State Senator Brendan P. Crighton, Representative Dan Cahill, and Representative Peter Capano have together filed legislation that will update the state’s outdated and inequitable school construction formula. Since 2004, this formula – which determines state aid for school construction projects – has remained stagnant, disproportionately affecting the education of students in low-income communities across the state for almost two decades. HD.3667/SD. 2172, An Act Modernizing School Construction reforms the state’s school construction formula so that all students and teachers have access to safe and healthy environments in high-quality school buildings.
The COVID-19 pandemic has exposed glaring inequities in the condition of school buildings across the state. Overcrowded buildings, obsolete HVAC systems, and other unsafe conditions hinder students and teachers from engaging safely and productively in their classrooms. Now more than ever, state funding is vital in order to renovate these decrepit buildings and construct new ones to help ensure all children have access to the same quality of education, regardless of income level.
“The Legislature took historic steps towards equitable access to a high-quality education for all students with the Student Opportunity Act. It is now time to revise our school construction formula with a similar equity lens, and it has been great to work together with legislators and local officials to that end,” said Senator Crighton. “Lynn has firsthand experience with the financial difficulties the current formula presents Gateway Cities with. I would like to thank Mayor McGee for his help working to make this formula more equitable for communities like Lynn. His insight and knowledge were pivotal in understanding where the MSBA is falling short in assisting low-income and diverse municipalities with building first-rate schools and educational settings that the children deserve.”
“I want to thank Senator Crighton and Representatives Pete Capano & Dan Cahill for filing new legislation to update the MSBA school construction formula,” said Mayor Thomas M. McGee. “The MSBA has been, and continues to be, a great partner with us in making essential school building repairs. This bill addresses the outdated reimbursement rate for new school construction and provides flexibility for aging school repairs without overly burdening the City of Lynn and other Gateway Cities across the Commonwealth. Passage of this Bill would allow us to realize outcomes contained the City’s five- year Capital Improvement Plan to provide improved learning environments for our students and faculty.”
Under this legislation, the Massachusetts School Building Authority (MSBA)’s dedicated revenue stream would increase from one to two pennies of the sales tax, doubling the revenue for construction projects. The legislation would remove the arbitrary cap of 80% reimbursement for MSBA-approved school construction projects, which has historically had an overwhelmingly disproportionate impact on low-income school districts. If not for this cap, these districts could have received an additional $44 million between 2016 and 2020 to support school construction.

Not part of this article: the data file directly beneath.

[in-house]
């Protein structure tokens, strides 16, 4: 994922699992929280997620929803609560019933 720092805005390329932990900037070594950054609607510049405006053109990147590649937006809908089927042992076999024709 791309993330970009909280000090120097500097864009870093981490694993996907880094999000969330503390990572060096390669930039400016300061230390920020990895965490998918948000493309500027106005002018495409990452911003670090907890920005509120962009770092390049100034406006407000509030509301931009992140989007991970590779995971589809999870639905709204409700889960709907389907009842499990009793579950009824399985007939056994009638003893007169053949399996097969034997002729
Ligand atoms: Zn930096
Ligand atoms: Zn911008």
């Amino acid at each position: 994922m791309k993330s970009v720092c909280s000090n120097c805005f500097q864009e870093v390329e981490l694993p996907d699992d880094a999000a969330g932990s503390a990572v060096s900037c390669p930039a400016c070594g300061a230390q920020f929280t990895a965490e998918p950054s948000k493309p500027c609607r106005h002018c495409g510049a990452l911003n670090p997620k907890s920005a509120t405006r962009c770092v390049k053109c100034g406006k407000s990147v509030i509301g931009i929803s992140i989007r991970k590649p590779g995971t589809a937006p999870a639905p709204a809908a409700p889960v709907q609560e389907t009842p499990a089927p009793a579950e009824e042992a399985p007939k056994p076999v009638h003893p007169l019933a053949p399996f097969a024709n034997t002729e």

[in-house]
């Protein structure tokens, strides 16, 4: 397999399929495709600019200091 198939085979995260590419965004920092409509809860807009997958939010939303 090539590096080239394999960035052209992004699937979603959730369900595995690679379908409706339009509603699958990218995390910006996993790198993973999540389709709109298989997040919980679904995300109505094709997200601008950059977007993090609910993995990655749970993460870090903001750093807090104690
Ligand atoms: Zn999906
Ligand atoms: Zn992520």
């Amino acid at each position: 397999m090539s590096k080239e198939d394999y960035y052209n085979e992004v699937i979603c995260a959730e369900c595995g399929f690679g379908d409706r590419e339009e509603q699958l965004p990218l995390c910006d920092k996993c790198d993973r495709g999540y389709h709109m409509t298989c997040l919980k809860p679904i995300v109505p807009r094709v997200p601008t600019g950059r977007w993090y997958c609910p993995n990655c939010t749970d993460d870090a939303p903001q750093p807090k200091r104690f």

“Gateway cities continue to struggle to utilize MSBA’s financing program, which Lynn residents pay into but will not reap the benefits of without a higher reimbursement rate for the full costs of school construction projects,” said Representative Cahill. “This legislation provides a new formula for helping gateway cities move forward with these important school construction projects.”
“We must get serious about the construction and modernization of our public schools,” said Representative Capano. “Relying on outdated data formulas and reimbursement requirements prevents communities with a higher proportion of low-income students from access to safe and modern buildings. This bill aims to even the playing field for gateway communities like Lynn and will give all students in the Commonwealth the opportunity to receive a 21st century education.”
This bill also updates the school construction formula by requiring the MSBA to regularly revise its standards for reimbursement to accurately reflect modern construction costs. While the current average bid price for MSBA-approved projects is $480 per square foot, the MSBA only reimburses projects at a rate of $333 per square foot. The increasing gap between the true cost of building and state reimbursement has created significant barriers to cities and towns across the state.
This legislation would not only improve the school construction formula for all cities and towns but also use an equity lens so that low-income students have equitable access to high-quality school buildings. While the reimbursement formula does account for socioeconomic factors, the student poverty formula caps the number of reimbursement points all school districts serving 33% or more than the state average of low-income students actually receive. This legislation would update this formula to help ensure that schools districts serving a greater proportion of low-income students will receive an appropriate increase in state funding for capital projects.
Further, it provides localities with additional flexibility in financing urgently needed school construction projects. This legislation allows school districts with a disproportionate share of school buildings in need of repair to use up to 1% Chapter 70 funds for school construction or renovation.
Finally, the state had historically provided additional reimbursement to projects clearly related to efforts to integrate schools, and this legislation would reinstate this policy in order to promote racially diverse schools across the state.
The Lynn legislative delegation will continue to work with advocates and stakeholders as this bill makes its way through the legislative process. For more information, please reach out to Senator Crighton’s office at 617-722-1350 or [email protected]